“How do you handle a client who comes in sick or with an obvious medical condition?”

By IDEA Authors
Aug 26, 2016

I ask the client to obtain a medical clearance from a doctor before we can train. I explain that this is precautionary for his or her own health. Why do I ask for medical clearance? When clients are ill, exercise is most likely not going to benefit them. When a client seeks medical clearance, the doctor usually reinforces my original concerns.


Bill Ross


Owner, Bill Ross Fit and Holistic Life Forever


Denver

I talk clients into going home and taking care of themselves. I personally don’t want to get sick, nor do I want to expose my other clients to anything that may be contagious. I tell clients who are sick how crucial rest is and that it is one of the most important components of wellness and health. I may suggest Epsom salt baths and plenty of fluids. I show them I care.

I do not charge for the missed session. Sick days happen, and I try to show compassion.


Lynn Keneipp


Owner, Lean and Serene Personal Training


Keene, New Hampshire

Luckily, clients rarely arrive sick. However, if they do, I talk to them, train them lightly and focus on relaxation. I may wrap warm towels around their neck with some essential oils. Typically, all my clients get at least 5–7 minutes of deep relaxation and visualization at the end of the session. If they’re sick, I’ll do this for 15–20 minutes. Usually, what these clients need is rest; however, sometimes with high-intensity professionals, you have to give them what they want so you can give them what they need at the end.


Claudia Micco


Wellness Coordinator and Lead Trainer, Ritz Carlton Resort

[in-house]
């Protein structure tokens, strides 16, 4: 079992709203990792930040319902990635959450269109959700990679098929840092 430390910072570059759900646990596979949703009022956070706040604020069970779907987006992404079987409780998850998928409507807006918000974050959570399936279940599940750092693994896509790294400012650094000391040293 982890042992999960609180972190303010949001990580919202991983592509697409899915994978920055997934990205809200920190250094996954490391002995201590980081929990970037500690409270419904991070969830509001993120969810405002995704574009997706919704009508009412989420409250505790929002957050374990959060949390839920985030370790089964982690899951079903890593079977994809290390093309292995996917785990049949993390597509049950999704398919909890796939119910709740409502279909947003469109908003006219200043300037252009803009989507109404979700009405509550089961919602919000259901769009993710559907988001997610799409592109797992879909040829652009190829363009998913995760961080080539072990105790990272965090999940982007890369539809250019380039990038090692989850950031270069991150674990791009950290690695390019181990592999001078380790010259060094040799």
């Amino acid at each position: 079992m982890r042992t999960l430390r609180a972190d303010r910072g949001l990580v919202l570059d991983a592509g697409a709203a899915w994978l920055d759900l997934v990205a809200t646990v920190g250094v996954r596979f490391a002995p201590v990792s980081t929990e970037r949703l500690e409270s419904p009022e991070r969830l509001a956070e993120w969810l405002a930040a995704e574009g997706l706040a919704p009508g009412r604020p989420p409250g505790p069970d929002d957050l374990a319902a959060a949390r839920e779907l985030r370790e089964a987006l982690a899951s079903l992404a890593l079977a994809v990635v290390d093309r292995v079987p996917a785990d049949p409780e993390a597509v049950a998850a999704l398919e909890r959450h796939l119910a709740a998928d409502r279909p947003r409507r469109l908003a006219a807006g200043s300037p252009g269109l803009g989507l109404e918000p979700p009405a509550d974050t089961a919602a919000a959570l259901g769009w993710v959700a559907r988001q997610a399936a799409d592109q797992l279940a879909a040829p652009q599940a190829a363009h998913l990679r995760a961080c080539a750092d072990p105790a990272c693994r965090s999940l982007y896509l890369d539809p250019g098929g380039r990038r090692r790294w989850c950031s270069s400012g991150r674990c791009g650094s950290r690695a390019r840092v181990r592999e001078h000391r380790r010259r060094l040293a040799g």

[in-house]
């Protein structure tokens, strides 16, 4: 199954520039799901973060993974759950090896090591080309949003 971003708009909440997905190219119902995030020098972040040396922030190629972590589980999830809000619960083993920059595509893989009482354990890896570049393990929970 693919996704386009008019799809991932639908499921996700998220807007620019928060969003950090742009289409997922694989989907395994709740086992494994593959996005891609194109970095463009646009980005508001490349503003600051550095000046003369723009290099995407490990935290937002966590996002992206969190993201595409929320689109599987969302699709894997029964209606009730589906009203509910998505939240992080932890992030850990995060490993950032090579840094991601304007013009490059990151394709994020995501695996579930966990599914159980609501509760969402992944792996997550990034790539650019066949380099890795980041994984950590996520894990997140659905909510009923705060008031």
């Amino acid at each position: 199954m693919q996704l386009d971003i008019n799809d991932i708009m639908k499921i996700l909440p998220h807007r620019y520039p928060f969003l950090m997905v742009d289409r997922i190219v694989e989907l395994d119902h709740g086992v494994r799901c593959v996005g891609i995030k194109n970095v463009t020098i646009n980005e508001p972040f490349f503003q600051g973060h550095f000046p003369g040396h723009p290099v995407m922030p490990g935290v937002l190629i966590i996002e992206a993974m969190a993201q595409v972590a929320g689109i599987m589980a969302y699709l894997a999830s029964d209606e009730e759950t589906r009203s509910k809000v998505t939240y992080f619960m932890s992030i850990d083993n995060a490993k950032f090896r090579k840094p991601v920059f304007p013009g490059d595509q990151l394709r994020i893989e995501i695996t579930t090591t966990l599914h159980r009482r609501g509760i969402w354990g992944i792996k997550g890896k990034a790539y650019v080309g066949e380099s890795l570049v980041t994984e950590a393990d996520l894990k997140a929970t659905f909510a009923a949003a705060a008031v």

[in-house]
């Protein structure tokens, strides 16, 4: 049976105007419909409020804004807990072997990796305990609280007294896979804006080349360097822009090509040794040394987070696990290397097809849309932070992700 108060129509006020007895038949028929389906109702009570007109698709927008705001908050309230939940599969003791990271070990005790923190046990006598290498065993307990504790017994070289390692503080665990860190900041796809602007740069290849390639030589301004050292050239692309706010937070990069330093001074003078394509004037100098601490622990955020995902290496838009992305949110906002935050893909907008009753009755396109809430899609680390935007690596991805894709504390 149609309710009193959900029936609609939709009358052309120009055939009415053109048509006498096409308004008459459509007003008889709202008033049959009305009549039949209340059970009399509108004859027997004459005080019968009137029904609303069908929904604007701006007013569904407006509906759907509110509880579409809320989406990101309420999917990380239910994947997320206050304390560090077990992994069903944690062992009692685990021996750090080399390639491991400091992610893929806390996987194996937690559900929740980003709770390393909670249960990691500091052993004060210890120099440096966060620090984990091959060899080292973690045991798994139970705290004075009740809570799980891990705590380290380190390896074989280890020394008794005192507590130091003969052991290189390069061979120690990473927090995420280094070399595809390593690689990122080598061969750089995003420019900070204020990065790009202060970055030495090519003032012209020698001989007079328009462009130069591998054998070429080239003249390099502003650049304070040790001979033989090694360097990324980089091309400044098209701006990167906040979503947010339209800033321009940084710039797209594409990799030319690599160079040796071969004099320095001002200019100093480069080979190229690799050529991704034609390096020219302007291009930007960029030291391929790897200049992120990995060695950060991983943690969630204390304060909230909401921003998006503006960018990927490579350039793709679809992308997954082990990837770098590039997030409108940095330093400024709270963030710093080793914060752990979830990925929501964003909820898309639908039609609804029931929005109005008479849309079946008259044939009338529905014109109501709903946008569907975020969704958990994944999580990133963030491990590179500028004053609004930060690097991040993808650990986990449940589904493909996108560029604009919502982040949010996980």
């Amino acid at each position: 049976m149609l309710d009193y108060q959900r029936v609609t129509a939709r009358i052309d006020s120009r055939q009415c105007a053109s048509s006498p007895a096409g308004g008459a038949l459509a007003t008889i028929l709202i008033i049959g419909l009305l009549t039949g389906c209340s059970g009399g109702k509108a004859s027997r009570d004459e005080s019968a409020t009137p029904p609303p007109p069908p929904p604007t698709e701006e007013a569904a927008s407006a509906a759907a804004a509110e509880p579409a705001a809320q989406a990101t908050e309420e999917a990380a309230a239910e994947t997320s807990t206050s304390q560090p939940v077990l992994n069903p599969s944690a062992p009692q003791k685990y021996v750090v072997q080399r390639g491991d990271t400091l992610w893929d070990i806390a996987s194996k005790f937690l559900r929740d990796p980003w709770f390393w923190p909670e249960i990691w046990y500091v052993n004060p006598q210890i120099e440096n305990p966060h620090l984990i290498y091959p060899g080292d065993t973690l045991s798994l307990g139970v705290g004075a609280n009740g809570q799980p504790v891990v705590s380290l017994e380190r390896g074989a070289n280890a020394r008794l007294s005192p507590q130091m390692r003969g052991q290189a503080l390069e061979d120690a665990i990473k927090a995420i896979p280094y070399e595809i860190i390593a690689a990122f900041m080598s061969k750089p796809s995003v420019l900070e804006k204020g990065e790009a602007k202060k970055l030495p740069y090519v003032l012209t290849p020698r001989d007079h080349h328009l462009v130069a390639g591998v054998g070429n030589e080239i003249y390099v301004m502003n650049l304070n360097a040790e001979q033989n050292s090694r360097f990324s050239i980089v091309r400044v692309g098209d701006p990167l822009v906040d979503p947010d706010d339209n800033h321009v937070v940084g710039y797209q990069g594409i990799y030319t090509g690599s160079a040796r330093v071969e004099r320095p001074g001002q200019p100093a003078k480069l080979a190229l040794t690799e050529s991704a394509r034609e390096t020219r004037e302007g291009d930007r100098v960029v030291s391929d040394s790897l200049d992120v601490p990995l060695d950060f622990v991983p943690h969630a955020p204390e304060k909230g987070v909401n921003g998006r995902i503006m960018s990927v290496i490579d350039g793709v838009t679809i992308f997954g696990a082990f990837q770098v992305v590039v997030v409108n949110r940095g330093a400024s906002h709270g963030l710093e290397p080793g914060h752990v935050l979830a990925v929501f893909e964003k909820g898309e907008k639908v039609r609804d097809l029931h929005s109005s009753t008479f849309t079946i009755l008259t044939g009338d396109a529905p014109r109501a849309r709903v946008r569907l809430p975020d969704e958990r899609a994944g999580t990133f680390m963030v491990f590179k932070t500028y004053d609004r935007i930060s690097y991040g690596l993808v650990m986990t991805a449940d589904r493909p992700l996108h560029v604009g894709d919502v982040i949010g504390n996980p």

Kapalua, Hawaii

Addressing what to do when clients are sick on a training day is part of the housekeeping I do when they start training. We also address late cancellations, weather-related problems and school closings. When my clients are sick, they call or email and ask if it would be safe to come. They know that they will not be charged for their [missed] session if they are sick. If they have an ongoing health condition, I ask them to stay away until a doctor clears them.

However, my longtime clients do realize that I am losing money when they cancel because of illness. They appreciate that they are not being charged, but we have adopted a system where we share the cancellation fee. I don’t charge for the first sick cancellation, and they pay me for the next missed appointment. This works within reason, of course, and I have not had any unhappy clients.


Heike Yates


HEYlifetraining Fitness & Wellness


Silver Spring, Maryland

To read more about how fitness professionals handle a situation with an ill client, please see “How do you handle the situation when a client comes in sick or with an obvious medical condition?” in the online IDEA Library or in the March 2016 print issue of IDEA Fitness Journal. If you cannot access the full article and would like to, please contact the IDEA Inspired Service Team at (800) 999-4332, ext. 7.

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